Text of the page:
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Two Poets Discuss: Dani Couture's YAW and Jason Guriel's Satisfying Clicking Sound

Danny Jacobs: Dani Couture’s YAW (Mansfield Press) and Jason Guriel’s Satisfying Clicking Sound (Véhicule Press) are very different books. YAW works through grief; there’s some humour here but it’s undercut with much straight-faced elegy and dark imagery. The sky is not blue, we’re told, but “the colour of a jay,/ days dead and frozen to suburb sidewalk.” 

Satisfying Clicking Sound, on the other hand, is light on its feet; its flush-fit short lines like the nudge and wink. YAW presents the reader with a narrative of mourning; the poems, with their connected underlying sense of unease, “guide us into the storm.” The poems in Satisfying Clicking Sound stand on their own as tightly wound little machines often working through discrete ideas (occasionally spurred by pleasantly odd epigraphs). Guriel enjambs his way through a poem, and rarely deviates from creating dense little Kay Ryan-esque USB sticks: “They seem to be/ nearly naked/ trees shedding/ a strategically-placed/ leaf apiece.”  Couture will risk a more relaxed line that’s less flashy but equally beautiful (and perhaps more deeply felt): “Constellations of soft, blinking ship lights hang above the harbour.” 

On a first look through the books, I thought The Waste Land vs. whimsy. One could argue that Couture’s subject matter is more “serious” than the sometimes tongue-in-cheek and cheeky experiments Guriel goes in for. Yet both books contain fine poems. Does a song to a speed bump, if deftly done, carry as much artistic heft as moving sustained elegy? The books got me thinking about what I’ll call poetic intention—does it matter what poets write about, so long as it’s done well?

Daniel Renton: A poem like “Elegy” in YAW, with its painfully disembodied addressee, might mean more—i.e. have greater artistic heft—for a reader in mourning than Guriel’s “Looking at People listening to Nico.” But that’s as much about personal taste as it is about close analysis. Good poets, and good readers, know subject and craft are only separable in an abstract sense.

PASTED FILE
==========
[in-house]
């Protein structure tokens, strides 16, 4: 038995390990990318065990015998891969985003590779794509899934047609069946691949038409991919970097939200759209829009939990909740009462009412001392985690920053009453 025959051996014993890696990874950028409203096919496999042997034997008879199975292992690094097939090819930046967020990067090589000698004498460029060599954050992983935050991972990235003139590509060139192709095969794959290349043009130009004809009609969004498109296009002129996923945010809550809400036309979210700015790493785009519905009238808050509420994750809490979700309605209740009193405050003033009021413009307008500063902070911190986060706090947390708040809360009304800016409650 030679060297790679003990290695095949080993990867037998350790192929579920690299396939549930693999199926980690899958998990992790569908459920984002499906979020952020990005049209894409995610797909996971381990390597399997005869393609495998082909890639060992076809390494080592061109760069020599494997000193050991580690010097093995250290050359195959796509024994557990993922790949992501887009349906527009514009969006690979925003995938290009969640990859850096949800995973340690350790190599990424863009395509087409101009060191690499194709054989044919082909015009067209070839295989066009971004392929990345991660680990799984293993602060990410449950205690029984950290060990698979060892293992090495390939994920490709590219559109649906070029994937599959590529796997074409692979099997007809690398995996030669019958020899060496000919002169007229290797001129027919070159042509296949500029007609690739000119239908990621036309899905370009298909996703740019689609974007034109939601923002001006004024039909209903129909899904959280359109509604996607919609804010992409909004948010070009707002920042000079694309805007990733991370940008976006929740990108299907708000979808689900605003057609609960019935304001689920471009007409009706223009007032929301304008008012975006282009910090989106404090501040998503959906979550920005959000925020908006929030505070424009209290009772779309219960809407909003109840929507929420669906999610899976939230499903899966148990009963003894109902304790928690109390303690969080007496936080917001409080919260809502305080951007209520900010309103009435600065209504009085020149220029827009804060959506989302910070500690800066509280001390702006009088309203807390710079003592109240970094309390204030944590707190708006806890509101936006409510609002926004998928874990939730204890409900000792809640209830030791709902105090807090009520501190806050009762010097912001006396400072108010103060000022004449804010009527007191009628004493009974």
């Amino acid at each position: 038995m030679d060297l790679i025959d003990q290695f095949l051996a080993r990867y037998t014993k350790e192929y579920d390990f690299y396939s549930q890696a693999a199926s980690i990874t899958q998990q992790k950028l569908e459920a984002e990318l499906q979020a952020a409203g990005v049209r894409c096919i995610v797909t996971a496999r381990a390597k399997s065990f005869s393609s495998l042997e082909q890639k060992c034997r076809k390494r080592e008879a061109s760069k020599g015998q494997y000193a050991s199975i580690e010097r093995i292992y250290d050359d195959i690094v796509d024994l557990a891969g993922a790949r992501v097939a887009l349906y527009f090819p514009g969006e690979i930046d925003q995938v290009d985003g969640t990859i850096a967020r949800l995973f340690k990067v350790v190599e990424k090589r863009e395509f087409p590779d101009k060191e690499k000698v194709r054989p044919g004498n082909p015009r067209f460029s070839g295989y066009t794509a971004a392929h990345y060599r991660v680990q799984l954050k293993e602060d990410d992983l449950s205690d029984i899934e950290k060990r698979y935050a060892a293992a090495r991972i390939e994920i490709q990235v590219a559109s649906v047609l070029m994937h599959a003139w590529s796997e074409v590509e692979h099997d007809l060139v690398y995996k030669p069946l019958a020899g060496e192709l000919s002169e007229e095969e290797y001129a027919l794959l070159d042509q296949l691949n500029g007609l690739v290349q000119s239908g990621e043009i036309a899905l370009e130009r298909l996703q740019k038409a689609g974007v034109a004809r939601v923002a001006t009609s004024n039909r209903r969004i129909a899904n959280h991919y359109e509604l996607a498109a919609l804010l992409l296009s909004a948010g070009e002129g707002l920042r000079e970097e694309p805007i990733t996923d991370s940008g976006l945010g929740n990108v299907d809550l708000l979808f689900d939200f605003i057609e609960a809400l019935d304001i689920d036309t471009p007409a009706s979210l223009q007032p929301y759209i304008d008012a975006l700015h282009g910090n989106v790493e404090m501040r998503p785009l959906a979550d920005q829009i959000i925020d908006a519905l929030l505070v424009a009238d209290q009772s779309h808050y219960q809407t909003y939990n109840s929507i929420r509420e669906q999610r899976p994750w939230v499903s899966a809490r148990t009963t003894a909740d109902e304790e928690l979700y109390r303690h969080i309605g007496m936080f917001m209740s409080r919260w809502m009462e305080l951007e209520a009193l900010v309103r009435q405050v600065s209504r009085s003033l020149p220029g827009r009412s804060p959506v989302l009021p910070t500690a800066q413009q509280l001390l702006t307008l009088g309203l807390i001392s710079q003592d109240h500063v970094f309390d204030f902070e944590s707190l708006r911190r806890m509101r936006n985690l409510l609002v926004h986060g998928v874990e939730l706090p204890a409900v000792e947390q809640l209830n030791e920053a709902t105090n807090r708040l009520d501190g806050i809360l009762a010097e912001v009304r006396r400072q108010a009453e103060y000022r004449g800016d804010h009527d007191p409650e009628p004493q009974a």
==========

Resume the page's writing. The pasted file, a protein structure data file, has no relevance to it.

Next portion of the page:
That said, nudge-and-wink poetry done well can be taken too far.  Guriel is after the click of Yeats’ well-made box. His ambition is to work any click-type sound into a satisfying music: a dusty record, drumming rain, a steady heartbeat, the whip of an eyelash—even, as you mentioned, the singing of a speed bump: “I’m too dull to be cutting / anything, let alone edge, / but far too jarring / to be middle / of the road.” Poetry “deftly done” is his real subject. The question is whether this strategy can weather an entire book. It’s interesting, for example, to see you write out those lines from Guriel’s “Foliage” unbroken. They still echo the metronome of their original line breaks, just not so garishly. I’ll admit this could be my problem. But why doesn’t Guriel see the warning in that epigraph he quotes about how Steve Jobs pushed his engineers to perfect the clicking sound of the iPod? Why isn’t he anxious that poetic embodiments of perfect clicking, far from being satisfying, might grate upon the ear? When I bought my first iPod, the first thing I did was turn off that annoying menu sound.

DJ: I sympathize with your desire for a bit more variation in Guriel’s line length, rhythm, and form, but I don’t agree that Satisfying Clicking Sound’s music approaches a garish metronome. The book attempts to perfect a quick and clicking line and, in many cases, the poems thrive in their short-line form. In “Claustrophobia,” Guriel addresses a reviewer of his previous book who—we read in the epigraph—thought the poems too precise (you can almost hear Guriel spitting his beer then going Huuuuh?). The poem riffs on an image of a room that “holds no more/ than your dimensions” and then goes on to say that such a room “still/ has way too much/ in the way/ of wiggle room.” The message is clear: wiggle room creates chaff.